However, given their genius at marketing and creating demand, I suspect it was driven by a couple of different factors. Schade patented the frog adjustment feature that would initially be used on the Bed Rock planes, and eventually (1907) would become a mainstay feature of the Bailey line of planes.In 1895, Justice Traut patented what would become the basic Bed Rock design. The introduction date of Bed Rock planes is a little uncertain.Finally near the end of the production period Stanley simply went to the Stanley inscribed lever cap used on their regular line of planes. In a world where good enough usually ain't good enough, Stanley decided to produce another series of metal bench planes, called Bed Rock planes.Prices rose when Walters price guides first came out, demand and interest were high, and then fell somewhat about the time of 9 - 1 -11 and the following recession. That happened with a lot of antique tools & other collectibles.Condition is really the most critical aspect in relation to value. After that it is in super original condition This looks to be a type 3 with early round sides, and the 3 line Bedrock lever cap. It has never been cleaned or fiddled with nor needed it.Most prices seen reflect actual sale results from this website.Prices seen span a long period of time and may not reflect current values. On some pieces you will see no price, or a price range, with or without an explanation.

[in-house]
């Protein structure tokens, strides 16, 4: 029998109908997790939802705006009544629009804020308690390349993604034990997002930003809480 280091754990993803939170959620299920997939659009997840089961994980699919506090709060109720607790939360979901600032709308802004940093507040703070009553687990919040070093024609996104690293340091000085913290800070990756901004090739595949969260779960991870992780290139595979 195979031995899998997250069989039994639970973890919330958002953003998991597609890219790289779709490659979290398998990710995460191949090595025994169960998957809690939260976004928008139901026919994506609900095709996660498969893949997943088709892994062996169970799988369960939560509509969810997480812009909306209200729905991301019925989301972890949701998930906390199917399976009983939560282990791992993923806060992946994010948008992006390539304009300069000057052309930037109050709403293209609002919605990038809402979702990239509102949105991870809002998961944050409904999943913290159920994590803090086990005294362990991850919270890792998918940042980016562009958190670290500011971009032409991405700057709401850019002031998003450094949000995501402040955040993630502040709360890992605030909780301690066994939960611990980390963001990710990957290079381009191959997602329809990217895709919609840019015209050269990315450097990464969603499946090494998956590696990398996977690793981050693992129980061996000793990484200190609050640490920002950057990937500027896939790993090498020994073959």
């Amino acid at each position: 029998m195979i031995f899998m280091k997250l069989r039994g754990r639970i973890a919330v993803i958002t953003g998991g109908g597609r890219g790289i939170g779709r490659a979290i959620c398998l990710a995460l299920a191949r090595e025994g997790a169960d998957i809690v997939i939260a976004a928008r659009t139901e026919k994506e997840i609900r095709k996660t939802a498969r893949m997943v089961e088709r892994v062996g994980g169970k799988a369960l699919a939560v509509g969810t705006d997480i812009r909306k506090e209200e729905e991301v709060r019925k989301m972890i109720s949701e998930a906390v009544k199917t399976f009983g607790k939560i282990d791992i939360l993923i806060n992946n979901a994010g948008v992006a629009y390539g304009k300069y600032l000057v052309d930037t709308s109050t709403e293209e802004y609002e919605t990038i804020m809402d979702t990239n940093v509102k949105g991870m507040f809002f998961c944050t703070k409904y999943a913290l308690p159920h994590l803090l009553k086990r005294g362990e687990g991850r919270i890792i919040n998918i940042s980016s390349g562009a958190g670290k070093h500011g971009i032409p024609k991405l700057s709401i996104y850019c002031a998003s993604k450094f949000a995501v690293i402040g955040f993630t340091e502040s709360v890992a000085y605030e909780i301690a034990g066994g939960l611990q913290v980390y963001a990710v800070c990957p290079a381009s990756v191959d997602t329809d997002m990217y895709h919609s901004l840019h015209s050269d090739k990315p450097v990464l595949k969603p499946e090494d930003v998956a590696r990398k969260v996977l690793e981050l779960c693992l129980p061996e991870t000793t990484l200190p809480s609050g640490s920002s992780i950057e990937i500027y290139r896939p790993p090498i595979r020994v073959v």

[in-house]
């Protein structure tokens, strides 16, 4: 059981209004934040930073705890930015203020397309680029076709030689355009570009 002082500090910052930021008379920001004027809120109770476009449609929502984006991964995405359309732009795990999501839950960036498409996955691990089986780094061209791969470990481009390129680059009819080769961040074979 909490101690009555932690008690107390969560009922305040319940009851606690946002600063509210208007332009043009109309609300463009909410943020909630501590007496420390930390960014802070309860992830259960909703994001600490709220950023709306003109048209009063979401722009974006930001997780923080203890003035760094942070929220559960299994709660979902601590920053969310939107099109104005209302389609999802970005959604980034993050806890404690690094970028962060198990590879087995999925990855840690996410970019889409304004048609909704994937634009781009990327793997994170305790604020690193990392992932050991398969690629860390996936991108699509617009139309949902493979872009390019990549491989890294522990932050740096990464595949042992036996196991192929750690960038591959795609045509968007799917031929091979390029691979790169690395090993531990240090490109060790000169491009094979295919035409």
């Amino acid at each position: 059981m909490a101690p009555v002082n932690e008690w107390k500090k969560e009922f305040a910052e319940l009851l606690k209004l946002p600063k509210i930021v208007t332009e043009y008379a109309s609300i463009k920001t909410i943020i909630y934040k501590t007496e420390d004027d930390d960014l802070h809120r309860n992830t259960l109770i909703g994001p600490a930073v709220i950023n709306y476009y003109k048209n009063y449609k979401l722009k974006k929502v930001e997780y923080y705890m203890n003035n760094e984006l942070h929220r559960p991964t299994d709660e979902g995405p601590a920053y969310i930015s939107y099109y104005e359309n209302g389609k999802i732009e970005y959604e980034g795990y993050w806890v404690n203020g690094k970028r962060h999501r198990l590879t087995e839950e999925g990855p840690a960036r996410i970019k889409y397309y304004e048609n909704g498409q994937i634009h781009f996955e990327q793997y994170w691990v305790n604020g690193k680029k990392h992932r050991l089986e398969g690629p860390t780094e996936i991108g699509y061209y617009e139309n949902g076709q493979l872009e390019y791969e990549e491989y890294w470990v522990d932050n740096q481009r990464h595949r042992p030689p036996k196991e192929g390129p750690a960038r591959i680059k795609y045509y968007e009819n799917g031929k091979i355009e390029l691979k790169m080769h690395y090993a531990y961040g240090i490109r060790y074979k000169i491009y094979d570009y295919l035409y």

Apparently there was a dispute over the Schade patent, because those sold for the first year or two have the Sept. This was done by the factory, and after the body had been japanned, indicating there was some sort of legal dispute over the Schade patent that required a last minute intervention prior to the planes being sold to the public.
These planes are, for all intents and purposes, nothing but a variation of the more popular Bailey series.
They all have an adjustable frog, the brass depth adjustment knob, the lateral lever, a lever cap, rosewood knob and tote, etc., just like the Bailey's.
The key difference between the two designs is found in the way the frog mates with the bottom casting.
For such a seemingly minor difference, the Bed Rock planes were offered at a premium over the Bailey's, and it was a design that never seemed to be very static nor nearly as popular as Stanley's wildly successful Bailey line.